15th April – 22nd May 2010
Anna Schwartz Gallery
Safety Zone, John Young’s latest project presents a series of intricate paintings that reassemble historical reminiscences of human survival by linking experimental contemporary art with investigative visual reports, in historical photographs and documents.
This body of work draws attention to incidents across the city of Nanjing in Jiangsu, China, just moments before the onset of the Nanjing Massacre, which followed the capture of the city by Japanese Imperial Forces on 13 December 1937. In the six weeks following the invasion, a quarter of a million Chinese citizens were killed in what the American historian Iris Chang described as the ‘forgotten holocaust of World War II’.
Through Chang’s book, The Rape of Nanking, the world was introduced to the personal memoirs of foreigners living in Nanjing who had been working on creating a ‘safety zone’ that would protect 250,000 Chinese citizens from the invading Japanese troops. Two of the twenty-one foreigners who stayed in the city to help set up the Nanjing Safety Zone were the American missionary Minnie Vautrin and the German businessman John Rabe. Their experiences have been noted by Young, who travelled to Nanjing, Berlin and Heidelberg, conducting first hand interviews and research for this compelling multi-layered project which exemplifies the transformative function of art.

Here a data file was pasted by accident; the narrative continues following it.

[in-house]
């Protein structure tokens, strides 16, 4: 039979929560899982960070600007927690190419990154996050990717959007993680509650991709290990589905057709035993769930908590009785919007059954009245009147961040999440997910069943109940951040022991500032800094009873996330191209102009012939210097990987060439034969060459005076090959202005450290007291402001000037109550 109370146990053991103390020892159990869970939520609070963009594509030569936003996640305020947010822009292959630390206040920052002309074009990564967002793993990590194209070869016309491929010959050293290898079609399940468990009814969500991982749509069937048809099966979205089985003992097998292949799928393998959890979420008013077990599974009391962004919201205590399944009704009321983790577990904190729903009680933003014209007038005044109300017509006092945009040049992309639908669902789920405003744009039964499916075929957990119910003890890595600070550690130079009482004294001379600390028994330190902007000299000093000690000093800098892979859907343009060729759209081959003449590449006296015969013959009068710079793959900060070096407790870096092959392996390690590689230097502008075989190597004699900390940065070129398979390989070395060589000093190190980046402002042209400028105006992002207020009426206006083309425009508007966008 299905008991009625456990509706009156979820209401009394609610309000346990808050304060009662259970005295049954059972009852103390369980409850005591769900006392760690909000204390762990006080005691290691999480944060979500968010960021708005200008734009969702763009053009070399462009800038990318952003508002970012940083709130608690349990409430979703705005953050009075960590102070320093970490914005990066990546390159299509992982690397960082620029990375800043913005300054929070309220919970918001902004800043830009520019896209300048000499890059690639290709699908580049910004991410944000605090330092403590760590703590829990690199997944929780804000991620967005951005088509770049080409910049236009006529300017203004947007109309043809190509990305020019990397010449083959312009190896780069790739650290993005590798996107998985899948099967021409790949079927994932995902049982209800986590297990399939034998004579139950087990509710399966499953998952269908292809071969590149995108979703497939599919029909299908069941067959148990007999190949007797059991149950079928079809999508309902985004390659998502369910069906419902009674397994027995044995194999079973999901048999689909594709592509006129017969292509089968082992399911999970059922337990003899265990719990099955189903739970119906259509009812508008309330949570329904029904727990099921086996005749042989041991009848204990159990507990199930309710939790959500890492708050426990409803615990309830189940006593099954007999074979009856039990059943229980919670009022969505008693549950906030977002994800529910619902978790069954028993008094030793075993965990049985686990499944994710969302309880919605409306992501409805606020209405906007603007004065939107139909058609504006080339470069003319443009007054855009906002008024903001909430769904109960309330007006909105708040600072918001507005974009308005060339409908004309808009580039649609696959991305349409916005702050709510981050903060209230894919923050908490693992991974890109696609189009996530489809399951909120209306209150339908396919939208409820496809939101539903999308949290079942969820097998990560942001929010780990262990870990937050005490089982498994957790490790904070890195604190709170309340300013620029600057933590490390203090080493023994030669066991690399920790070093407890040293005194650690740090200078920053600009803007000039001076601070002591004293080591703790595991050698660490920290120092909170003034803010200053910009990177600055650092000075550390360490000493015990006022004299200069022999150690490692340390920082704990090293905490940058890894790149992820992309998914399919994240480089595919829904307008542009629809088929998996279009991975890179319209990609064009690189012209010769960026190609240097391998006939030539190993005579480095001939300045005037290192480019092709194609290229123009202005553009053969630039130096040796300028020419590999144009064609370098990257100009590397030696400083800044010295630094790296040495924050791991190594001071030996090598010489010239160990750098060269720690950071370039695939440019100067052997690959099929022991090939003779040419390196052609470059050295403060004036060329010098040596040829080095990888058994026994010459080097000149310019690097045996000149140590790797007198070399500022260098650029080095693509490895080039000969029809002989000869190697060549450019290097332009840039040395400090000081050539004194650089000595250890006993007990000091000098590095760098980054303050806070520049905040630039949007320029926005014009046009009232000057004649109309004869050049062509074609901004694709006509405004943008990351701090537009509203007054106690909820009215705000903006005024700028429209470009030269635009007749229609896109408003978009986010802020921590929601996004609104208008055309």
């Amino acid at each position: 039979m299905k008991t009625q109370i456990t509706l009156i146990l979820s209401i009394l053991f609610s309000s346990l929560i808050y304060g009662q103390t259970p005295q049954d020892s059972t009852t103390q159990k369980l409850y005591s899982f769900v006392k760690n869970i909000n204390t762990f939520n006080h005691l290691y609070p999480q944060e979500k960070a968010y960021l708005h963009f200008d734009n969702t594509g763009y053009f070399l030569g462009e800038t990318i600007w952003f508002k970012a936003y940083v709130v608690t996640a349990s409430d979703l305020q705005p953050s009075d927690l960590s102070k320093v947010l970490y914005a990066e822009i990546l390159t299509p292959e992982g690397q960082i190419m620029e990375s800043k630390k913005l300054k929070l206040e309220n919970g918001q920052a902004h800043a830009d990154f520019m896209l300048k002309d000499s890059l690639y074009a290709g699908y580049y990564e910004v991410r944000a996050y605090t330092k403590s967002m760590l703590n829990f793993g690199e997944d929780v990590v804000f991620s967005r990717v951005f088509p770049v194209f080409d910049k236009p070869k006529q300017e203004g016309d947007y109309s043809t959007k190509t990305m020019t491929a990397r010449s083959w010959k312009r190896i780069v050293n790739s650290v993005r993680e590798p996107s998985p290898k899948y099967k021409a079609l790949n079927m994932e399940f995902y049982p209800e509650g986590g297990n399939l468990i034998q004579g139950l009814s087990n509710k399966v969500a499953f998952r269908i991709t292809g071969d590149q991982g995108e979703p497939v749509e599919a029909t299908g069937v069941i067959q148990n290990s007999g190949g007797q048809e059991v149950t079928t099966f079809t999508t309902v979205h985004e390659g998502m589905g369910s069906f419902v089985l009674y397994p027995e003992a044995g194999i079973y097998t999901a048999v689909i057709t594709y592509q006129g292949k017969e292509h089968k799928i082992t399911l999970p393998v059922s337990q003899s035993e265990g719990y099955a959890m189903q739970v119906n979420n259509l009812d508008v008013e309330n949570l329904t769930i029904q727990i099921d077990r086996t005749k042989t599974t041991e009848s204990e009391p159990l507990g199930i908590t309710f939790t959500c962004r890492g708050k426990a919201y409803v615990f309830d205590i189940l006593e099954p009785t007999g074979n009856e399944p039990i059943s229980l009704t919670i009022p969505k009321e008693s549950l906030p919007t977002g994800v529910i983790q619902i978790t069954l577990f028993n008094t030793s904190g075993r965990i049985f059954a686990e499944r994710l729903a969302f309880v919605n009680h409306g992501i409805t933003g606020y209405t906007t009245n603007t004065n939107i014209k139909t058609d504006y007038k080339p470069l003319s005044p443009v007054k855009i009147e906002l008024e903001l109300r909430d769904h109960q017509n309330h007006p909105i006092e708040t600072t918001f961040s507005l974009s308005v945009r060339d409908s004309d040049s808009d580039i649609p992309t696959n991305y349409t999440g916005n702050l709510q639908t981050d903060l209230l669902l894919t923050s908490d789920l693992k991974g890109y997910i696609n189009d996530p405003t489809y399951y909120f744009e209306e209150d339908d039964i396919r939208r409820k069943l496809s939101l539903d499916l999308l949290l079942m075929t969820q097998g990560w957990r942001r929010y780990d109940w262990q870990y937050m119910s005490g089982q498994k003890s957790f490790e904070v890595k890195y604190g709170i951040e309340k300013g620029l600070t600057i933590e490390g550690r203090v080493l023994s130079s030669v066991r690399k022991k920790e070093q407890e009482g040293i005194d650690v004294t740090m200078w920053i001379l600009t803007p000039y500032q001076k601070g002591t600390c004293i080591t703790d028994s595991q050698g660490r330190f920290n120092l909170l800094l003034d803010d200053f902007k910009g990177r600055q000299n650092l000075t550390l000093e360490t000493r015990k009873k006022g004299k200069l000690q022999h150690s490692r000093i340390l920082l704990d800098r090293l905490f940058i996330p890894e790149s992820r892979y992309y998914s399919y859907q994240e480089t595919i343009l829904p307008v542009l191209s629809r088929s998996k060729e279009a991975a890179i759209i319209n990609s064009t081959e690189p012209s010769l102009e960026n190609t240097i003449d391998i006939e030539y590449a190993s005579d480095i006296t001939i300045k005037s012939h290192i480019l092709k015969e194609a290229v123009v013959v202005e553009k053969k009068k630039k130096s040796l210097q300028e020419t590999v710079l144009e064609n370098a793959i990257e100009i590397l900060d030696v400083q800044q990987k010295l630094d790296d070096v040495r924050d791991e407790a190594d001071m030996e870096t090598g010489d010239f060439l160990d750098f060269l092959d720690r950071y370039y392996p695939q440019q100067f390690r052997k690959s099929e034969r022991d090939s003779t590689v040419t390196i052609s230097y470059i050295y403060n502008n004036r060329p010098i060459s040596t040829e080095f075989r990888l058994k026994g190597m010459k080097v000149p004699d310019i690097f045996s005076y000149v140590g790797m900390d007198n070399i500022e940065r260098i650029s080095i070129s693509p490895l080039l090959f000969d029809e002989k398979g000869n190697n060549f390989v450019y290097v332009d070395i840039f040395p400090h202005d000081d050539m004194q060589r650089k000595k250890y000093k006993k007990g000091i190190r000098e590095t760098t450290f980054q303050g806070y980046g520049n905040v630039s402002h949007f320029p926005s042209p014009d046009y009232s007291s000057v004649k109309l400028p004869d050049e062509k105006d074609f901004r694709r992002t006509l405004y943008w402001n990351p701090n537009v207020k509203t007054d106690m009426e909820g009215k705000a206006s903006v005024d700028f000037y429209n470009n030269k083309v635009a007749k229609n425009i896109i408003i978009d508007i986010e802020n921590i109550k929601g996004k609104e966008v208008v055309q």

The installation Safety Zone consists of three series of works which reference acts of resistance by individuals to protect fellow human beings against these atrocities that were underpinned by autocratic regimes and nationalist ideologies.
In the Flower Market (Nanjing 1936) series, carefully painted spring flowers and bleached corals are superimposed over historical photographs taken in Nanjing a year prior to the massacre. The meticulously rendered impressions of logs in The Crippled Tree #1 & #2 provide another register to the memory of the event. According to Young, the battered and split logs, painted in the negative, resonate and recollect the violence done to the victims of the massacre.
The carefully assembled bank of 60 chalk drawings and digital prints that make up the centerpiece of Safety Zone provides an intricate understanding of the humanity that lies beneath this tragic event through the revelation of extraordinary acts of self-sacrifice.
Dr. Thomas J. Berghuis, Department of Art History and Film, The University of Sydney